Having said all this in general about divorce and remarriage, how do we understand Jesus’ words in Matthew 5:32? There, Jesus said: “Anyone who divorces his wife, except for marital unfaithfulness, causes her to become an adulterous, and anyone who marries the divorced woman commits adultery.” Obviously, we cannot apply Jesus’ words in a literal manner because then the apostle Paul’s teaching in 1 Corinthians 7 would contradict Jesus.
We also wouldn’t want to take literally many of Jesus’ words in the other sayings in this section. We wouldn’t, for example, gouge out our right eye if we lust when we see a woman (verse 29).
We should also be cautioned that not everything Jesus commanded people are timeless laws. For example, during his earthly ministry Jesus told the disciples to preach only to “the lost sheep of Israel,” and not the Gentiles or Samaritans (Matthew 10:6; 15:24). But after his resurrection he told them to go to Samaria and the rest of the world (Acts 1:8). During his ministry Jesus told people to offer the sacrifices specified in the Mosaic Law (Matthew 8:4). But it’s clear that after his death and resurrection – and the coming in of the new covenant – such religious regulations are not commanded. The book of Hebrews, for example, makes this clear.
This leads to a conclusion that we can see Jesus’ teaching first in the context of his time and the people to whom he was talking. We should also understand that during his life Jesus lived as a Jew within his culture and spoke to those who were under the old covenant law.
We should note that Jesus was addressing a male-dominated society so he spoke his words from a man’s point of view about divorce. We don’t know how rampant divorce was in the Jewish society of Jesus’ time, but it must have been a problem of large proportions among some groups.
That’s why he had to address the divorce issue in Matthew 19:3-12 as well. Here Jesus, speaking to the Pharisees, said that divorce was permissible under the old covenant “because your hearts were hard” (19:8). Jesus made the point that this violated God’s real purpose. “It was not this way from the beginning,” Jesus insisted (verse 8). But it was legal and allowed.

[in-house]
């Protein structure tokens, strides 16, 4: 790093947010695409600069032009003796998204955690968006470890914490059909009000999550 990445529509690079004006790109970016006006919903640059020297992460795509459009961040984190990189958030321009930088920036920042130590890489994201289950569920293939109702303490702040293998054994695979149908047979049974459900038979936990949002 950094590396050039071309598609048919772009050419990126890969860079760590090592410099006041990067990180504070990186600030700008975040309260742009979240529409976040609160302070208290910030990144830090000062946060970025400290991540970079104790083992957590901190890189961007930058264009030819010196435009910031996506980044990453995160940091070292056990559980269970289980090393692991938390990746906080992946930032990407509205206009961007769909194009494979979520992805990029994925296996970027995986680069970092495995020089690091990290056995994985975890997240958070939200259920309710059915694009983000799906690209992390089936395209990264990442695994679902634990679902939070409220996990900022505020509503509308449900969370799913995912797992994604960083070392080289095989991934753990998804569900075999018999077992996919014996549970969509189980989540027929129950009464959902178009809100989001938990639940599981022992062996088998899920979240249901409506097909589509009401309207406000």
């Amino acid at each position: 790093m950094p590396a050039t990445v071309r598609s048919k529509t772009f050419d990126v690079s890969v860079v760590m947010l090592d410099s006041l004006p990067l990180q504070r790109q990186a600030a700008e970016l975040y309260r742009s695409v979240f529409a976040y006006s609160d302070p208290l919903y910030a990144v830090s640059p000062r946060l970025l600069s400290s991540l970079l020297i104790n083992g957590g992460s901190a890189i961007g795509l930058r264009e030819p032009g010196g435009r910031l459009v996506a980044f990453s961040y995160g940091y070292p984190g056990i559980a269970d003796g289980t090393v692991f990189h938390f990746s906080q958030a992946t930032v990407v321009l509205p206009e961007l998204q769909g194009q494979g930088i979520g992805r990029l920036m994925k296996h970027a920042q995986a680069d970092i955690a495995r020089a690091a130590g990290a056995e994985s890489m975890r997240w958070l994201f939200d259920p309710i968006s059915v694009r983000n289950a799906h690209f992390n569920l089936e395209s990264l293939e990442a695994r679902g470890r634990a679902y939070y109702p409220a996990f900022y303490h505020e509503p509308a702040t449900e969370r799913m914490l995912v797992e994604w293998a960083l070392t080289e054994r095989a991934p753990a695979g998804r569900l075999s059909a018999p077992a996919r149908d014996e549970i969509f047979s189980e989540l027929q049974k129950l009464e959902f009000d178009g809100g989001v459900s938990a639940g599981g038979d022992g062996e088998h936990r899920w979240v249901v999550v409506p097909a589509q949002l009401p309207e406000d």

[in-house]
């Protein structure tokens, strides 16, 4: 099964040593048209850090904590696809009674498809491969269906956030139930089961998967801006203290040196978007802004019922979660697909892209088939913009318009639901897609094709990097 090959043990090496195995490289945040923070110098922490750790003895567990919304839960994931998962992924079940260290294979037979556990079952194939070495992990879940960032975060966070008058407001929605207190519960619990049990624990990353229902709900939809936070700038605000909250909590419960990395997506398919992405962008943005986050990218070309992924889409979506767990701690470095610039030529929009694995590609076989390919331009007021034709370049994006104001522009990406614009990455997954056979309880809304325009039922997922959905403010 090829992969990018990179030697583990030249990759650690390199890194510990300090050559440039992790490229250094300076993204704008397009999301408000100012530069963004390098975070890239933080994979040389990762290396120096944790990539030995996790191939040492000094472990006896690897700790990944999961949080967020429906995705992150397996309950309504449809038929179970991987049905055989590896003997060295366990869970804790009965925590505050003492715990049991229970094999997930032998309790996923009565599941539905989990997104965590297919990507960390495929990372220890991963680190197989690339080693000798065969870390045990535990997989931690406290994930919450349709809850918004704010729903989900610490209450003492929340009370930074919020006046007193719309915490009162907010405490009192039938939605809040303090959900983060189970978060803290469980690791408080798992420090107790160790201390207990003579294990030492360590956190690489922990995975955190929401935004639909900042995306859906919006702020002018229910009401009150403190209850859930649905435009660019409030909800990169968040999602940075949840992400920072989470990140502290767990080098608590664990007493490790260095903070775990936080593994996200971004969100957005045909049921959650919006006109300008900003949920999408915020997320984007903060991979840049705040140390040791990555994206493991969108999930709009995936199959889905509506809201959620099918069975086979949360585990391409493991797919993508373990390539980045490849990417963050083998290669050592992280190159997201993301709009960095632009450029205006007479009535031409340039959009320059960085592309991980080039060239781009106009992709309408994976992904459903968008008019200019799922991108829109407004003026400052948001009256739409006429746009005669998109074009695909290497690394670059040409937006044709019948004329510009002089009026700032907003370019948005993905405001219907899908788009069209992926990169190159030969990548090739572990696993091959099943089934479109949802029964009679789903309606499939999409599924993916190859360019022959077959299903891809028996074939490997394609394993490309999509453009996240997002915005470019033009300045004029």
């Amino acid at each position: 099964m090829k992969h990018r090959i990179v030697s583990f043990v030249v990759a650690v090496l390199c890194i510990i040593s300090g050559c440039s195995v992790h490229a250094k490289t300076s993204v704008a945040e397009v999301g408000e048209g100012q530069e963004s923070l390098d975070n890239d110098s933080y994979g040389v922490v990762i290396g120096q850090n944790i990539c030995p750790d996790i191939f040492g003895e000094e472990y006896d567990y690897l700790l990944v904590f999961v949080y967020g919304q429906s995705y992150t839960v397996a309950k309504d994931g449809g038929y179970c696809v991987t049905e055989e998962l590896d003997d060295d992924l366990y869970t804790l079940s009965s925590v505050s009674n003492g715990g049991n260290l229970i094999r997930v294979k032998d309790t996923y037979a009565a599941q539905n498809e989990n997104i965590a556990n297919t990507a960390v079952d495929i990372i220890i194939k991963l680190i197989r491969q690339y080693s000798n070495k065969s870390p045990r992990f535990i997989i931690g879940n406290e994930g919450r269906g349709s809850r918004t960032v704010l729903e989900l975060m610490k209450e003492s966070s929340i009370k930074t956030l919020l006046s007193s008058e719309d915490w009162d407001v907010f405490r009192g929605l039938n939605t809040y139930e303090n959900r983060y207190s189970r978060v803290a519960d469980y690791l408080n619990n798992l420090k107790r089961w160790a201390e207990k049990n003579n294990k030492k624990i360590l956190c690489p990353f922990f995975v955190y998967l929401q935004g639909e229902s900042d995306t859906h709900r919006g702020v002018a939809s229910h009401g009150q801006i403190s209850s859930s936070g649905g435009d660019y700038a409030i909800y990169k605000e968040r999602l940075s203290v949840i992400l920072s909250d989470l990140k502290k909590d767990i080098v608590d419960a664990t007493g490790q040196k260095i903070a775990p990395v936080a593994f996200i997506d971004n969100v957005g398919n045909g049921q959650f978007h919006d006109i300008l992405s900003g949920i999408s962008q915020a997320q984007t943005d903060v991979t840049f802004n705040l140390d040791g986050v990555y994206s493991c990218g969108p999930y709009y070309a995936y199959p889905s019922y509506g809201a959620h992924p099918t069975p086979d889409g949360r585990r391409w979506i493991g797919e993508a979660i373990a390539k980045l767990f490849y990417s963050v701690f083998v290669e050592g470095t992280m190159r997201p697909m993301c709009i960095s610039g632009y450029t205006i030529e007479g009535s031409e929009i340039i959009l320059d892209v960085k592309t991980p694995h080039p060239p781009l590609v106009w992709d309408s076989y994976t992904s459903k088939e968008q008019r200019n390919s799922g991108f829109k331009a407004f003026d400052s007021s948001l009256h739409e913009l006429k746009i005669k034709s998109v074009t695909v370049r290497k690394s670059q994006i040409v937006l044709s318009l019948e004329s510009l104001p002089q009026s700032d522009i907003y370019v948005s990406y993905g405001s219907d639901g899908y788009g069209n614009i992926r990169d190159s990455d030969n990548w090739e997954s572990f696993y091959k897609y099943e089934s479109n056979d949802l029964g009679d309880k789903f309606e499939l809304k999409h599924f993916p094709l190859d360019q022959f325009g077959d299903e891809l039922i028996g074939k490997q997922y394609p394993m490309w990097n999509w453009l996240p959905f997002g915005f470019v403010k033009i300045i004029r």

Jesus’ strong words must be seen against the backdrop of the way many Jews treated women and marriage. William Barclay says the following in his Daily Study Bible Series commentary on Matthew, page 151:
Ideally the Jew abhorred divorce. . . .The tragedy was that the practice fell so far short of the ideal. One thing vitiated the whole marriage relationship. The woman in the eyes of the law was a thing. She was at the absolute disposal of her father or of her husband. She had virtually no legal rights at all. To all intents and purposes a woman could not divorce her husband for any reason, and a man could divorce his wife for any cause at all. “A woman,” said the Rabbinic law, “may be divorced with or without her will; but a man only with his will”. . .
The process of divorce was extremely simple. The bill of divorcement simply ran: “Let this be from me thy writ of divorce and letter of dismissal and deed of liberation, that thou mayest marry whatsoever man thou wilt.” All that had to be done was to hand that document to the woman in the presence of two witnesses and she stood divorced.
Let us try to paraphrase the point Jesus may have been making in Matthew 5:32 in regard to such practices. He may have been saying: “You think all you have to do is give a wife you want to get rid of a certificate, and that makes your actions legal even though they are totally unjust. You simply tell her she’s no longer your wife and throw her out of your house. But I tell you there’s only one legitimate reason you can divorce your wife – that is, for marital infidelity. Otherwise, you are nothing but an adulterer and you are causing your wife to be an adulteress.”
Jesus was speaking to Jewish men of the time who used the pretext of a “certificate” to get rid of any wife they no longer wanted. That was horribly unjust, and that is what he was concerned with – the unjustness of it all. The same applies to Matthew 19:8-9 – where the Pharisees asked Jesus if the Jewish practice of divorcing their wives for whatever reason they concocted was acceptable to him (verse 3).
This is where a lengthy study of marriage and divorce among Jewish people in the time of Jesus by David Instone-Brewer may throw some light on the issue under consideration. He is senior research fellow in rabbinics and the New Testament at Tyndale House, in Cambridge, MA.